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I was playing around with some calculations and I noticed that the partial sum of the harmonic series: $$s_n=\sum_{k=F_n}^{F_{n+1}}\frac 1 k$$ where $F_n$ and $F_{n+1}$ are two consecutive Fibonacci numbers have some interesting properties. It is close to $\frac 1 2$ for small values of $n$ and it seems to converge to a value less than $0.5$ for large $n$. This is what I've got so far: $$\lim_{n\to\infty} s_n\approx 0.481212$$ I googled a bit to see if there is some theorems or resources for this, and found nothing. I suspect that the series might converge to a smaller number and I may have reached some computational limitations which led to the conclusion that the limit is close to $\frac 1 2$. So my questions are:

  1. Can we show that the series converge to a non-zero value?
  2. In case the first answer is yes, can the limit be expressed in a closed form?
polfosol
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3 Answers3

22

In terms of the harmonic numbers $H_n$, your sequence is

$$ s_n = H_{F_{n+1}} - H_{F_n-1} $$

As $n \to \infty$ it's known that $H_n = \log n + \gamma + o(1)$, so

$$ \begin{align} s_n &= \log F_{n+1} + \gamma + o(1) - \log(F_n-1) - \gamma - o(1) \\ &= \log F_{n+1} - \log(F_n-1) + o(1). \end{align} $$

Now $F_m \sim \varphi^m/\sqrt{5}$, where $\varphi$ is the golden ratio, so using the fact that $a \sim b \implies \log a = \log b + o(1)$ we have

$$ \begin{align} s_n &= \log(\varphi^{n+1}/\sqrt{5}) - \log(\varphi^{n}/\sqrt{5}) + o(1) \\ &= \log \varphi + o(1). \end{align} $$

In other words,

$$ \lim_{n \to \infty} \sum_{k=F_n}^{F_{n+1}} \frac{1}{k} = \log \varphi. $$

Antonio Vargas
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The Fibonacci numbers increase as $\phi^n$ (where $\phi$ is the golden mean $\frac{1+\sqrt{5}}{2}$), and harmonic numbers increase as $\log n$ (i.e., the natural log). Therefore, the difference between the harmonic numbers for successive Fibonacci numbers will approach $\log\phi \approx 0.481211825...$

To expand a bit, the Fibonacci numbers can be expressed as $\frac{\phi^n - (1-\phi)^n}{\sqrt{5}}$. (Try it! The fact that the equation $f(x+2) - f(x+1) - f(x) = 0$ requires a sum of powers of $\phi$ and $1-\phi$ follows from the fact that these are the solutions to the equation $x^2 - x - 1 = 0$, and the coefficients come from f(1) = f(2) = 1.) The second term vanishes, so large Fibonacci numbers can be approximated quite well as $\frac{\phi^n}{\sqrt{5}}$.

Since one definition of the natural logarithm is the integral from 1 to the parameter of the function $t^{-1}$, the harmonic numbers can be approximated as the natural logarithm, and in fact the difference approaches a constant (called $\gamma$, about 0.577). If you're not familiar with integrals, the fact that the harmonic numbers increase as a logarithm is suggested by Oresme's proof that the harmonic series diverges...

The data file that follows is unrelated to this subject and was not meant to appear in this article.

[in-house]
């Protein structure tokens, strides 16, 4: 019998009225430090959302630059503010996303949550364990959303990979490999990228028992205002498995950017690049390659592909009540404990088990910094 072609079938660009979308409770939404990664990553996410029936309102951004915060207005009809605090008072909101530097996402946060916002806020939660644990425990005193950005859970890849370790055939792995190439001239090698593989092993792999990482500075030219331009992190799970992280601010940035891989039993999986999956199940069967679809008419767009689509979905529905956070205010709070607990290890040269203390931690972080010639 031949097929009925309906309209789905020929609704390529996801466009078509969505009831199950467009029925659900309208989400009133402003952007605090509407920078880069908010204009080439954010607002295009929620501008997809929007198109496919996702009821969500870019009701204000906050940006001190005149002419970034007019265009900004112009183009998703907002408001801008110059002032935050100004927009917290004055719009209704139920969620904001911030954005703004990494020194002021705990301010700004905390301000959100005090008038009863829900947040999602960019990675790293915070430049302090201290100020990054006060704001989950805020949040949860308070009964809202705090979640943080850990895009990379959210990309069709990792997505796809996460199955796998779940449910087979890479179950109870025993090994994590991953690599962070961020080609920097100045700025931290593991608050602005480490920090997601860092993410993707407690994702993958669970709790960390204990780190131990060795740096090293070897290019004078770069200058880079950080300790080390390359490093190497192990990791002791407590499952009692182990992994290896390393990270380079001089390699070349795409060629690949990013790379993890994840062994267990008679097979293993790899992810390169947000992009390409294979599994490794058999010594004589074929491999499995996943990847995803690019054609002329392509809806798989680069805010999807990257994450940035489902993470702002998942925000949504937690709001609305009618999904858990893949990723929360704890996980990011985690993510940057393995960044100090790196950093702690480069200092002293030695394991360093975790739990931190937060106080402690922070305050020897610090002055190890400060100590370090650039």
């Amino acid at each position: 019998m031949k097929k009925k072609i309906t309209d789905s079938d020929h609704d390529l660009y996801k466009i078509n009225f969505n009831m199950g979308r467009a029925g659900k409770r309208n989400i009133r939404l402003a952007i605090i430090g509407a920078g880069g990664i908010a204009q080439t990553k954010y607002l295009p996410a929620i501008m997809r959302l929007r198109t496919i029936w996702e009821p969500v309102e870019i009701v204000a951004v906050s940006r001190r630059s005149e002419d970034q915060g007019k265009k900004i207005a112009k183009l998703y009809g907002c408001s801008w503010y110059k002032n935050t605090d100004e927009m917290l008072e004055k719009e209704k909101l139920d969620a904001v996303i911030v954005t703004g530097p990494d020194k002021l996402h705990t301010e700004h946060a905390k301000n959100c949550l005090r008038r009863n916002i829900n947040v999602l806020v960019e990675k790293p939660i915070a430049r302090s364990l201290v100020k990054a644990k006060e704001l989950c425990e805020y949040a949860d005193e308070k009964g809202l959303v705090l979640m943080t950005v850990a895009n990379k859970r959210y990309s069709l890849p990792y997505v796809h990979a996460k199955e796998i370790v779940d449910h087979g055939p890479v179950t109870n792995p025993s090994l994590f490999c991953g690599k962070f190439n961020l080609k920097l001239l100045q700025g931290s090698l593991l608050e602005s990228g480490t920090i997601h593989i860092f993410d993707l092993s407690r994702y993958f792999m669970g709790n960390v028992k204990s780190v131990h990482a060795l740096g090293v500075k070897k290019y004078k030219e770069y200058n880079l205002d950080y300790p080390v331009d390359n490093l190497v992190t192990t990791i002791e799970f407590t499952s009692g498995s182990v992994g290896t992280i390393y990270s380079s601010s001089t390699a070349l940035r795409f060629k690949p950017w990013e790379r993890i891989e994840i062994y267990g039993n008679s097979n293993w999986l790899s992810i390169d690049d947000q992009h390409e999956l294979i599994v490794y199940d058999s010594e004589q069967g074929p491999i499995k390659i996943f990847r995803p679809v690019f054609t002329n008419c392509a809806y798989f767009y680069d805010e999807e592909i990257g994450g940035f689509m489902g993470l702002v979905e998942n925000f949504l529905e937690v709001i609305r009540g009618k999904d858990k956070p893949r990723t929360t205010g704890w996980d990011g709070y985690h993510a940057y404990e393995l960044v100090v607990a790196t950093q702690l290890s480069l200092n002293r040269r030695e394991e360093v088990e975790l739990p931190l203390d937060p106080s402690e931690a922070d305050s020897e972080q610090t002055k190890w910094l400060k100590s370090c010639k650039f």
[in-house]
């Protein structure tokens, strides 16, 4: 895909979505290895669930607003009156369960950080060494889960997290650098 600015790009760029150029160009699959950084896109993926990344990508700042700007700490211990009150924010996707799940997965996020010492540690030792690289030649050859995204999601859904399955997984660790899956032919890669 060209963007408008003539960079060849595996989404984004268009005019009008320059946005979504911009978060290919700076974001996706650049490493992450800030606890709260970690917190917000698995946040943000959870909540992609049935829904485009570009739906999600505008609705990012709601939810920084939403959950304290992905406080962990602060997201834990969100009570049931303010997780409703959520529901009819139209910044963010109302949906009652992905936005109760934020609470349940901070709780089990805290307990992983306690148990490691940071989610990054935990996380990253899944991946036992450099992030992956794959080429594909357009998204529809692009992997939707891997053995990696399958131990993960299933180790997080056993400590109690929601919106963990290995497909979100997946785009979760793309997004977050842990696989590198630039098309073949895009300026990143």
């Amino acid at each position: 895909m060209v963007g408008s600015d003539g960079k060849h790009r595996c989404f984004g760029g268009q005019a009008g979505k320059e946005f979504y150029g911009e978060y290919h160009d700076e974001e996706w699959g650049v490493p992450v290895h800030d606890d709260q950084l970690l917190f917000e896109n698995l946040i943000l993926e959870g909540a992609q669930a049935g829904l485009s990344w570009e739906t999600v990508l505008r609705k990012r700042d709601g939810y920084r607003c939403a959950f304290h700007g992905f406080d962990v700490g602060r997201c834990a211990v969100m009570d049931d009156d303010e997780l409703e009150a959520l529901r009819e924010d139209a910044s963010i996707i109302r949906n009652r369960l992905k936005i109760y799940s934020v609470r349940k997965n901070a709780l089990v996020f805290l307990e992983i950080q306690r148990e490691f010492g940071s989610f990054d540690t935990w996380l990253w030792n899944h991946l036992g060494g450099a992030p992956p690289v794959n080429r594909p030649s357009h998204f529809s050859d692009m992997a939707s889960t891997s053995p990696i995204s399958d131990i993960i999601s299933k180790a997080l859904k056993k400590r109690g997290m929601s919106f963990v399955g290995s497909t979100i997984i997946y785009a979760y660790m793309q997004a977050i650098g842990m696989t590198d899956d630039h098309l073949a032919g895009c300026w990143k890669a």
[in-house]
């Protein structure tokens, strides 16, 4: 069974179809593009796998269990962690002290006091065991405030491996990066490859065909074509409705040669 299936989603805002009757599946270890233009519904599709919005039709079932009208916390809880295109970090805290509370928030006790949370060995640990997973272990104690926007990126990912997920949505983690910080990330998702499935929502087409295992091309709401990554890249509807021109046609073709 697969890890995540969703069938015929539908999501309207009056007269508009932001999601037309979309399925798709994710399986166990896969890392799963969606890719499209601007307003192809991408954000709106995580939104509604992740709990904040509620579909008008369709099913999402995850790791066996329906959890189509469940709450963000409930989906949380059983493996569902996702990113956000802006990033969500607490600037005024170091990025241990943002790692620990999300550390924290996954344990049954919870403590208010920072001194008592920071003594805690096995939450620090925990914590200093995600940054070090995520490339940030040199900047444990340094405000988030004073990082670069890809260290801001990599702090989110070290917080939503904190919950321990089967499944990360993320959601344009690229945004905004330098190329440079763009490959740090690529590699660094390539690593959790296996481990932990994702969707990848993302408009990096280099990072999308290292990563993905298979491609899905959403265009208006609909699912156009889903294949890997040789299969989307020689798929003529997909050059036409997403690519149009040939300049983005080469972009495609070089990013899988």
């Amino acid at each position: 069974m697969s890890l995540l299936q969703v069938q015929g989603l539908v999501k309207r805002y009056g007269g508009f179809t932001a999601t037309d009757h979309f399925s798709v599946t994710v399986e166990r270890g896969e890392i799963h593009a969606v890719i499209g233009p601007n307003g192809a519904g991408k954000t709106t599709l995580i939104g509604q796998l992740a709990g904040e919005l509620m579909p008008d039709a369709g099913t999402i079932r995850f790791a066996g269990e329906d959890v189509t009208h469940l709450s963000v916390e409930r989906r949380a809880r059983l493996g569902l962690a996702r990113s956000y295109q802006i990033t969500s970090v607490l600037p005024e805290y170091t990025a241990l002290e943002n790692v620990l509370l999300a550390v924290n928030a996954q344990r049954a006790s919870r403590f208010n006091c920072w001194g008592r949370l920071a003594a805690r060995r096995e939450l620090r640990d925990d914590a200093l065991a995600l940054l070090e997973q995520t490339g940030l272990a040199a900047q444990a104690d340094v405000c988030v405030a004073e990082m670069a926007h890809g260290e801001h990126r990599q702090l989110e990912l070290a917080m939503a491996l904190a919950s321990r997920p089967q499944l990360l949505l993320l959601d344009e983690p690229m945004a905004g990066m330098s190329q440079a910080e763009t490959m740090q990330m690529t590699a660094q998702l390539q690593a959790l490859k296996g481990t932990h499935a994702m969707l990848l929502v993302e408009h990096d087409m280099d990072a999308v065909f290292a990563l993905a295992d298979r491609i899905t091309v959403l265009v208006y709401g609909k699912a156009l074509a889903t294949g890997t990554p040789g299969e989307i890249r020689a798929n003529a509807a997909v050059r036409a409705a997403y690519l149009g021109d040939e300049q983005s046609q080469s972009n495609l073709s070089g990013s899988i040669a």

$$1 + \frac{1}{2} + \frac{1}{3} + \frac{1}{4} + \frac{1}{5} + \frac{1}{6} + \frac{1}{7} + \frac{1}{8} + \frac{1}{9} + \cdots > 1 + \frac{1}{2} + \frac{1}{4} + \frac{1}{4} + \frac{1}{8} + \frac{1}{8} + \frac{1}{8} + \frac{1}{8} + \frac{1}{16} + \cdots$$

...and it just so happens that that logarithm is the natural logarithm.

So if you accept that for very large n, the harmonic numbers approach $\log n$, and that the Fibonacci numbers approach $\frac{\phi^n}{\sqrt{5}}$, then you get for two successive...

$$\log\left(\frac{\phi^{n+1}}{\sqrt{5}}\right) - \log\left(\frac{\phi^n}{\sqrt{5}}\right) = \log\left(\frac{\phi^{n+1}}{\phi^n}\right) = \log\phi$$

($\log x - \log y = \log \frac{x}{y}$ is a natural inverse of $\frac{e^x}{e^y} = e^{x-y}$.)

user361424
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Way late to the party, but here's a general result, and an elementary derivation:


Claim: Let $(a_n)$ and $(b_n)$ be sequences of positive integers with $a_n\to\infty$ and $\lim_{n\to\infty}\frac{b_n}{a_n}=c$. Then $$ \lim_{n\to\infty}\sum_{k=a_n}^{b_n}\frac1k=\log c.$$

Proof: Start with the inequalities $$\frac{x-1}x\le\log x\le x-1.$$ Substitute $x=(k+1)/k$ into the right inequality and $x=k/(k-1)$ into the left, obtaining $$\log(k+1)-\log k\le\frac1k\le\log k-\log(k-1).$$ Sum from $k=a_n$ to $k=b_n$, and use telescoping to find $$ \log\frac{b_n+1}{a_n}\le\sum_{a_n}^{b_n}\frac1k\le\log\frac{b_n}{a_n-1}.$$ Finally, take the limit as $n\to\infty$.


Now apply this result with $a_n=F_n$ and $b_n=F_{n+1}$ and use the fact that $F_{n+1}/F_n$ tends to the golden ratio $\phi$.

grand_chat
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